The Opioid crisis has caused mass addiction of prescription painkillers. Tens of thousands have died from this. Families have been broken apart. Children have been born addicted. It has stretched the social support network we have to its breaking point.
A major reason for this was the manipulation of a popular Electronic Health Records (EHR) system, Practice Fusion, on behalf of a pharmaceutical company. The US Department of Justice singled out the marketing department of an Opioid manufacturer for paying approximately $1M to change a decision support tool used by physicians, a Clinical Decision Support alert, to recommend their opioid products as part of treatment plans. This led to the unnecessary prescription of opioids to tens of thousands of patients and helped fuel a major crisis.
The Electronic Health Record system utilized is targeted at smaller physician practices that do not have the resources of larger health systems to examine Clinical Decision Support alerts. In this case, Practice Fusion was utilized by over 100,000 small to medium-sized medical practices.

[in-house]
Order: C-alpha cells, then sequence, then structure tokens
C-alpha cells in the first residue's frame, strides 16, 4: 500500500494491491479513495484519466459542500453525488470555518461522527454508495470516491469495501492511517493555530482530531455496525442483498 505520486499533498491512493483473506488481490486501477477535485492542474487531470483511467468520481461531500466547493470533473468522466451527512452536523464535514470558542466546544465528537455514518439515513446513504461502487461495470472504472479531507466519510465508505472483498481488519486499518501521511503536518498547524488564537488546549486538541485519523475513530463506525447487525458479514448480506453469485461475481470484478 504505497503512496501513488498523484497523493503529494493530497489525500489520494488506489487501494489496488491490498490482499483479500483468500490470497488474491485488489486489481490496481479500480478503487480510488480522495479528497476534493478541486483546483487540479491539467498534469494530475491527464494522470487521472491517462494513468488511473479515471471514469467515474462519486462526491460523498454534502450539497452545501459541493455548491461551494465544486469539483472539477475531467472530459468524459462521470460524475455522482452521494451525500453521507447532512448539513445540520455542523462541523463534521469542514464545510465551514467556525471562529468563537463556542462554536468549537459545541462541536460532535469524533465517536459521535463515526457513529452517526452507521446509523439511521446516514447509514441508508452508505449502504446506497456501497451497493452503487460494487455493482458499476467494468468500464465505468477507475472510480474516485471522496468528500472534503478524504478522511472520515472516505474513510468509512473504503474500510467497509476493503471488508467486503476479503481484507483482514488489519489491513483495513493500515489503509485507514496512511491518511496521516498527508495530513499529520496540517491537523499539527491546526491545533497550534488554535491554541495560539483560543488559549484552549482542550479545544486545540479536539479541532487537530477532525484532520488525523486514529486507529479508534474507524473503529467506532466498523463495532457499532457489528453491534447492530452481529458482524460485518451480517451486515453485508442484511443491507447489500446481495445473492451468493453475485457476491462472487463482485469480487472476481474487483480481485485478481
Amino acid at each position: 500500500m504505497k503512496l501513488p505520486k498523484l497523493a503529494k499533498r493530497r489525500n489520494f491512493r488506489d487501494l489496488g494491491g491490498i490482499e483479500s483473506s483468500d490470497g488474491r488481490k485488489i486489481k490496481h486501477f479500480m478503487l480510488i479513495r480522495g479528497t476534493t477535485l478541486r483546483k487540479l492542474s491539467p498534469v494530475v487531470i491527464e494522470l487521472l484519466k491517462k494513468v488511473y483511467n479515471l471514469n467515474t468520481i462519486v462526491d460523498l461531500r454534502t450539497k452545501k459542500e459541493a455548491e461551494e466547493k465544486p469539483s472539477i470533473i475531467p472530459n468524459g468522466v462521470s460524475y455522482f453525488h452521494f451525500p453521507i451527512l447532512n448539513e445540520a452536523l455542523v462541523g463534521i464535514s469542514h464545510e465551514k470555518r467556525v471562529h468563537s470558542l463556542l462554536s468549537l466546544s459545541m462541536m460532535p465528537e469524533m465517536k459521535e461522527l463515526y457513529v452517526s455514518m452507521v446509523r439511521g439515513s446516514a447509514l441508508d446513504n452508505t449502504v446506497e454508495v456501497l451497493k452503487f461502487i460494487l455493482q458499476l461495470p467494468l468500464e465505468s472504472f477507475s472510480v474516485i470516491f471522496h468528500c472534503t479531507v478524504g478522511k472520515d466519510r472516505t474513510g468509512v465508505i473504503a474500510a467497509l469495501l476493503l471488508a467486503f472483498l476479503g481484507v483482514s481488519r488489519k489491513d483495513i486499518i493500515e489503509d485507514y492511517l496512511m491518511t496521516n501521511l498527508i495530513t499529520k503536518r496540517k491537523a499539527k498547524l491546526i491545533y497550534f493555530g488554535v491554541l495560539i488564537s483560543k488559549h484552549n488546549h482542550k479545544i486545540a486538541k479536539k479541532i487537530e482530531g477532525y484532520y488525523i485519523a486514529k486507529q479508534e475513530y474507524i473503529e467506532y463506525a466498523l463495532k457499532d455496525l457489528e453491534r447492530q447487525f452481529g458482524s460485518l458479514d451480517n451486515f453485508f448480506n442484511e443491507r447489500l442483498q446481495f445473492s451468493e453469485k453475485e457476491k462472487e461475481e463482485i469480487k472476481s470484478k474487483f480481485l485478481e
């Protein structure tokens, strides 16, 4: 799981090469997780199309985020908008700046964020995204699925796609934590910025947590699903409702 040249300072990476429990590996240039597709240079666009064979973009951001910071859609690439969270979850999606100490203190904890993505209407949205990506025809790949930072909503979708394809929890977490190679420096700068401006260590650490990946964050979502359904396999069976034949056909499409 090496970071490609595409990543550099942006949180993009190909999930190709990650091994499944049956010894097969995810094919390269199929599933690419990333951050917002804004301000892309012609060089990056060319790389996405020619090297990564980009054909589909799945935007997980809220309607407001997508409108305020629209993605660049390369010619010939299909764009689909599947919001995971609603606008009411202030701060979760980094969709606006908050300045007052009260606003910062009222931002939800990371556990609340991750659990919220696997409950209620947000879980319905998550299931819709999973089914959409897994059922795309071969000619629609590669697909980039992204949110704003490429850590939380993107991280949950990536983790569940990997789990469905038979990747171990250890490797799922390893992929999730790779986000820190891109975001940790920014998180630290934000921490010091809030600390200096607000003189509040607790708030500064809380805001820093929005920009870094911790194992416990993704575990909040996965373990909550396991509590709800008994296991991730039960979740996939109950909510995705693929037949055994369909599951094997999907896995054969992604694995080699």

Most medical practices, according to the American Medical Association, have 10 or fewer physicians. Approximately one third of hospitals, according to the American Hospital Association, have negative operating budgets and lose money. These are organizations that care about keeping the lights on.
However, the HITECH Act and associated incentive programs have encouraged medical providers to get on board with Electronic Medical Records.
This presentation will show evidence of how the Opioid Crisis exposed an operational security weakness with EHR systems, and why just patching those alerts doesn't address it. We will also discuss how to address it as part of a larger operational framework in partnership with larger health systems. With the current lack of support for smaller practices, we expect this attack type to continually occur unless resolved.